09/17/2015 2:06PM

Hovdey: Beckett's name up in (blinking) lights


Let this be stipulated up front: Ralph Beckett has had a character-building season, whether his character needed any building or not.

On Aug. 16, the British trainer stood helplessly by as his filly, Secret Gesture, was disqualified from victory in the $700,000 Beverly D. Stakes at Arlington Park. Then, last Saturday, it was déjà vu all over again as the Beckett stable filly Simple Verse was disqualified after beating a field of colts in the $610,000 St. Leger Stakes at Doncaster.

As a result, Beckett is spending more time than he likes in appeals hearings over both disqualifications. He was in Chicago this week before a Director’s Review Conference – sort of a one-man star chamber – and he will be in London next week when the British Horseracing Authority hears the St. Leger appeal. Sheikh Fahad al Thani, whose Qatar Racing has a stake in both disqualified fillies, probably has lawyers on retainer for this sort of thing.

Beckett and company should know – and this is no consolation – that they are in good company when it comes to being disqualified from sweet victory in a major stakes event. Ever since Equipoise was disqualified for interference after winning the 1930 Youthful Stakes by four lengths at Old Jamaica, it has been pretty clear that no horse is immune to the red flag.

Secretariat was disqualified, Affirmed was disqualified, Dr. Fager was disqualified, Cougar II was disqualified, Hoist the Flag was disqualified, Fort Marcy was disqualified, Key to the Mint was disqualified, Nodouble was disqualified, Sky Beauty was disqualified – and those were animals who hardly needed to cheat to win.

Miche was disqualified after winning the 1951 Vosburgh, then a few months later, he was moved up to first on the disqualification of Intent in the Santa Anita Handicap.

Calumet’s Miz Clementine was disqualified after beating Derby winner Determine in the 1955 Santa Anita Maturity. Calumet’s owner, Lucille Markey, did not lodge a protest. She simply refused to race in California ever again.

Gamely should have been disqualified after beating Princessnesian by a nose in the 1968 Santa Margarita Handicap but was not because, the stewards ruled, the two were owned and trained by the same interests and coupled in the betting. Five months later, Gamely was disqualified after winning the Diana at Saratoga. What goes around …

Protests over the disqualification of Chief’s Crown in the 1985 Flamingo Stakes, of Tight Spot in the 1990 Del Mar Derby, and of The Wicked North in the 1993 Santa Anita Handicap dragged on and on, but none of them took up as much time as the successful appeal and then unsuccessful counter-appeal over the disqualification of Marsh Side from his first-place finish in the 2009 Northern Dancer Stakes at Woodbine. It was May 2011 when Marsh Side was once and for all declared the winner.

Jamie Spencer, who rode Secret Gesture in the Beverly D. for Beckett, also was disqualified from victory aboard Powerscourt in the 2004 Arlington Million, giving him a rare and unwanted place in local history. But the Million has the distinction of more winner DQs in a shorter period of time than any other major American horse race.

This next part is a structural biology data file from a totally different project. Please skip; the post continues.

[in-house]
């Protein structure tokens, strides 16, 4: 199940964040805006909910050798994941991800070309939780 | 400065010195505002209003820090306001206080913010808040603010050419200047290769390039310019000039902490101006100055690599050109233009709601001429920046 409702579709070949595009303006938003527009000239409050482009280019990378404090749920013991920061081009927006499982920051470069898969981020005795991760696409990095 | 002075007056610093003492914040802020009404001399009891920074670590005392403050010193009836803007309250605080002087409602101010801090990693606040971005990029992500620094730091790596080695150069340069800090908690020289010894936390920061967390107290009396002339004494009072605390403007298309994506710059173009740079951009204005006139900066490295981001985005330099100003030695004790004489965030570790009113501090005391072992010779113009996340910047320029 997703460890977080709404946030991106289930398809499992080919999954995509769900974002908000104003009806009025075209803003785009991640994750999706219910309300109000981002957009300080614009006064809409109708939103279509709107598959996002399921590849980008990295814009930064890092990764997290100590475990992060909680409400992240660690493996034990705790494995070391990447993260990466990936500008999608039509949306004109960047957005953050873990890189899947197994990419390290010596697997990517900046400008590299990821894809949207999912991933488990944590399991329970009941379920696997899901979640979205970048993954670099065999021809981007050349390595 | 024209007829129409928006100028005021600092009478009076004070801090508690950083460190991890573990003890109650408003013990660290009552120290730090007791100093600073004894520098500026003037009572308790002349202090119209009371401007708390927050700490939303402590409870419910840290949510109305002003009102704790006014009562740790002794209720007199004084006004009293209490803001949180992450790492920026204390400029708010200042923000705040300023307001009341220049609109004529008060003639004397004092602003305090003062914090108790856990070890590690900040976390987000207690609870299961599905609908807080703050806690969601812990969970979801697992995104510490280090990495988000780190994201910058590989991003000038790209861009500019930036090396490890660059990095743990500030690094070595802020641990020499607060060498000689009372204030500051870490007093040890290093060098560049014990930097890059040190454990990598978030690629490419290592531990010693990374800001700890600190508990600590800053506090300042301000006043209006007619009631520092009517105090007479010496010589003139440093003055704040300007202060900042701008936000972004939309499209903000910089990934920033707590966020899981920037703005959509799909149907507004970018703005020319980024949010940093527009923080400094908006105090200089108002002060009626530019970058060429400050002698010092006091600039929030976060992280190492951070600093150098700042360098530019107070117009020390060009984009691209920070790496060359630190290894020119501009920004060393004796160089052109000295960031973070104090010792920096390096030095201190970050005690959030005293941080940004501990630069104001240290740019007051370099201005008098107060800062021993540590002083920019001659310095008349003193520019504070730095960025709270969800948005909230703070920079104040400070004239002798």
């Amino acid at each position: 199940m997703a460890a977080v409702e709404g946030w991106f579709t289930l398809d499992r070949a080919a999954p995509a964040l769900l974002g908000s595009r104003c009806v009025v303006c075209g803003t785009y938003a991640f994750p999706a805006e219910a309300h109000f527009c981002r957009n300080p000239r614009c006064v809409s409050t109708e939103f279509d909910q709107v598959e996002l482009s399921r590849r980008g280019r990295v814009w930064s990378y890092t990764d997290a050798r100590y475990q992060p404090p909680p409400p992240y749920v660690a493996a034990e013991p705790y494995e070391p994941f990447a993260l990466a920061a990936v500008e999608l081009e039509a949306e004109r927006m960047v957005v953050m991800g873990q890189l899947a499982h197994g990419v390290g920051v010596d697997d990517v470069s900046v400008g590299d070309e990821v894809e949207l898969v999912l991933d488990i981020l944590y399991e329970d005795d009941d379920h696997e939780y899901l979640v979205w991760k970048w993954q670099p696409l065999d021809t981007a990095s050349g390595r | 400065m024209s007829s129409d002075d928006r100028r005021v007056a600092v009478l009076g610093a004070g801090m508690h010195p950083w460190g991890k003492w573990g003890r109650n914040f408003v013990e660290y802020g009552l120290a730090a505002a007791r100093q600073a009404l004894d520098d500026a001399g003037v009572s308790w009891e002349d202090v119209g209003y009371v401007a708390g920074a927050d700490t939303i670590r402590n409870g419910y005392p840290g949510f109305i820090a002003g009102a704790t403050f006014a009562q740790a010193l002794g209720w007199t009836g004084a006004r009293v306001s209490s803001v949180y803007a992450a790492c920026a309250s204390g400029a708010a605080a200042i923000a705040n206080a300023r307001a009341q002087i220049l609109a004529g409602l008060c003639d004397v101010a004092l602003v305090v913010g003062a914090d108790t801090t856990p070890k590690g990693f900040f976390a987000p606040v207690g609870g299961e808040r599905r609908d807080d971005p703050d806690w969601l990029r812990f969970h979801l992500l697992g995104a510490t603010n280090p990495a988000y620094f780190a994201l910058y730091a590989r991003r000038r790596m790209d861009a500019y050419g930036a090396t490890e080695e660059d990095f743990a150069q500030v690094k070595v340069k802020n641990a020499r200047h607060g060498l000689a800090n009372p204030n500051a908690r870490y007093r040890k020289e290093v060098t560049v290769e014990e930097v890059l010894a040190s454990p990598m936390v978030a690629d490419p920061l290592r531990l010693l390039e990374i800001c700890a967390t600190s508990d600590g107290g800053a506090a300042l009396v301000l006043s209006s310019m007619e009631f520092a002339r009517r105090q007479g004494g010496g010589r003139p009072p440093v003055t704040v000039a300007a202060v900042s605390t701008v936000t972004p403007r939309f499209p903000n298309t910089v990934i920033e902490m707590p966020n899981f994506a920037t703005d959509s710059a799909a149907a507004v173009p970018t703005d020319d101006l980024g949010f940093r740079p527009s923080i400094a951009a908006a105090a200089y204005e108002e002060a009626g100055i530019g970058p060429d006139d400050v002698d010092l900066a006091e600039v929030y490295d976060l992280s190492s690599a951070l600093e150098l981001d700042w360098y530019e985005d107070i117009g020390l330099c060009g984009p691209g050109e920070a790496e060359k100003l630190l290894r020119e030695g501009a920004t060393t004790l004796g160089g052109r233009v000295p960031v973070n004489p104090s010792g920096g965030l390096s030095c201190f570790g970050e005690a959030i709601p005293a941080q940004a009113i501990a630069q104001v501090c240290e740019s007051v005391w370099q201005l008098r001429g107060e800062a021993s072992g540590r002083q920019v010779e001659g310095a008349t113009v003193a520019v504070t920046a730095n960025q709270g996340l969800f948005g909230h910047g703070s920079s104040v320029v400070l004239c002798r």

Storming Home was disqualified after passing the post first in 2003 because he did it while swerving madly to the right and dislodging Gary Stevens in the process. Stevens ended up with a collapsed lung and various other dents, adding injury to insult.

In 2013, The Apache and Christophe Soumillon were taken down after beating Real Solution by a head. Winning/losing trainer Mike de Kock took his medicine and did not file a protest, telling Daily Racing Form, “It’s not an easy thing to swallow, but you have to.”

Sometimes you have no choice. While the hand-wringing over inconsistent medication rules and testing standards among the 38 racing states occupies most of the conversation, let it be known that there are places you can appeal a stewards’ ruling of interference – like Illinois, Louisiana, Delaware, Maryland, New York, and West Virginia – and places you cannot.

According to a survey of the American Racing Commissioners International, the jurisdictions where the disqualified party has to swallow the result without option of appeal include Arkansas, Kentucky, Indiana, Washington, Massachusetts, Minnesota, and California, where appeals once were allowed.

The successful appeal of the Tight Spot ruling exposed the local board of stewards as unable to justify their disqualification after the fact. This would seem to be a problem of personnel, not rules and regulations. The appeal of The Wicked North’s DQ failed after the plaintiff’s attempt to introduce running angles and analysis not available to the stewards at the time of their ruling. This would seem to be an issue of technology, not rules and regs.

In a perfect world, every stewards’ disqualification should be crystal clear and eminently defensible, both to the public in the immediate wake of the race and to any appeals process available. That’s impossible given the human component, but stewards’ oversight is still worth the trouble lest Eddie Arcaro’s warning that jockeys would be “killing each other out there” comes true.

So, appeal away where you can, owners, trainers, and jockeys, and good luck to you all. Just remember that if you are successful, the one group who does not go along for the happy ride are the horseplayers who were taken down with you in the first place.